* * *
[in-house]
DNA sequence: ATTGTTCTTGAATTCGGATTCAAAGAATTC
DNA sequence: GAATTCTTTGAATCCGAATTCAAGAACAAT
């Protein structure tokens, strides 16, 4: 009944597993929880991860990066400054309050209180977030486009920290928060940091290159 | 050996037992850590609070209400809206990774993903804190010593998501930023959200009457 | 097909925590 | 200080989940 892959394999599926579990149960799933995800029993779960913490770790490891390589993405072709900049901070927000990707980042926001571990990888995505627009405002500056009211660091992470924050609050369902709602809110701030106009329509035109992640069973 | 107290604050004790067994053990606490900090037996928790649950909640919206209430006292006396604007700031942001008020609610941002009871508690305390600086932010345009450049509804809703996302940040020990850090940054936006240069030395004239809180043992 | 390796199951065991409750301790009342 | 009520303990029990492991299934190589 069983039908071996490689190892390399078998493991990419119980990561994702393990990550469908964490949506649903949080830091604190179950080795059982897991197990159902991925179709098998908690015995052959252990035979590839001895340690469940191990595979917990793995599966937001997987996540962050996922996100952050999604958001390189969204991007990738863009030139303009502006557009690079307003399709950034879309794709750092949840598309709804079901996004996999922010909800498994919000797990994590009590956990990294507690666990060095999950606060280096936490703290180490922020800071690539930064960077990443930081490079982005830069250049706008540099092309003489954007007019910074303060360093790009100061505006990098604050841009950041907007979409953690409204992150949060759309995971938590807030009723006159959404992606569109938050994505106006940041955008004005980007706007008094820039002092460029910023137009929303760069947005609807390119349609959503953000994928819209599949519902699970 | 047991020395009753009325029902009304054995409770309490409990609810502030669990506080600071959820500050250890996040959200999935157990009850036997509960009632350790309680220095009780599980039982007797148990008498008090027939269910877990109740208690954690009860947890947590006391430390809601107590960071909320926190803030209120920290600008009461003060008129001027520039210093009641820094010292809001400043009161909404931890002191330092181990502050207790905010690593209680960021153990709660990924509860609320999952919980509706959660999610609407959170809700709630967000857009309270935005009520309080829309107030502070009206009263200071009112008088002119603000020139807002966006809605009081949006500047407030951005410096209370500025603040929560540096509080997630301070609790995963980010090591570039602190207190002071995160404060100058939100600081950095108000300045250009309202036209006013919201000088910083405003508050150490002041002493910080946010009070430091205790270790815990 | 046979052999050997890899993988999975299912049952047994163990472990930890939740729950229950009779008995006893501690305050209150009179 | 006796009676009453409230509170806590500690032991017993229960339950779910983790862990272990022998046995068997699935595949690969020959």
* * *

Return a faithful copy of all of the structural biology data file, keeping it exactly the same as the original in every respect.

[in-house]
DNA sequence: ATTGTTCTTGAATTCGGATTCAAAGAATTC
DNA sequence: GAATTCTTTGAATCCGAATTCAAGAACAAT
């Protein structure tokens, strides 16, 4: 009944597993929880991860990066400054309050209180977030486009920290928060940091290159 | 050996037992850590609070209400809206990774993903804190010593998501930023959200009457 | 097909925590 | 200080989940 892959394999599926579990149960799933995800029993779960913490770790490891390589993405072709900049901070927000990707980042926001571990990888995505627009405002500056009211660091992470924050609050369902709602809110701030106009329509035109992640069973 | 107290604050004790067994053990606490900090037996928790649950909640919206209430006292006396604007700031942001008020609610941002009871508690305390600086932010345009450049509804809703996302940040020990850090940054936006240069030395004239809180043992 | 390796199951065991409750301790009342 | 009520303990029990492991299934190589 069983039908071996490689190892390399078998493991990419119980990561994702393990990550469908964490949506649903949080830091604190179950080795059982897991197990159902991925179709098998908690015995052959252990035979590839001895340690469940191990595979917990793995599966937001997987996540962050996922996100952050999604958001390189969204991007990738863009030139303009502006557009690079307003399709950034879309794709750092949840598309709804079901996004996999922010909800498994919000797990994590009590956990990294507690666990060095999950606060280096936490703290180490922020800071690539930064960077990443930081490079982005830069250049706008540099092309003489954007007019910074303060360093790009100061505006990098604050841009950041907007979409953690409204992150949060759309995971938590807030009723006159959404992606569109938050994505106006940041955008004005980007706007008094820039002092460029910023137009929303760069947005609807390119349609959503953000994928819209599949519902699970 | 047991020395009753009325029902009304054995409770309490409990609810502030669990506080600071959820500050250890996040959200999935157990009850036997509960009632350790309680220095009780599980039982007797148990008498008090027939269910877990109740208690954690009860947890947590006391430390809601107590960071909320926190803030209120920290600008009461003060008129001027520039210093009641820094010292809001400043009161909404931890002191330092181990502050207790905010690593209680960021153990709660990924509860609320999952919980509706959660999610609407959170809700709630967000857009309270935005009520309080829309107030502070009206009263200071009112008088002119603000020139807002966006809605009081949006500047407030951005410096209370500025603040929560540096509080997630301070609790995963980010090591570039602190207190002071995160404060100058939100600081950095108000300045250009309202036209006013919201000088910083405003508050150490002041002493910080946010009070430091205790270790815990 | 046979052999050997890899993988999975299912049952047994163990472990930890939740729950229950009779008995006893501690305050209150009179 | 006796009676009453409230509170806590500690032991017993229960339950779910983790862990272990022998046995068997699935595949690969020959």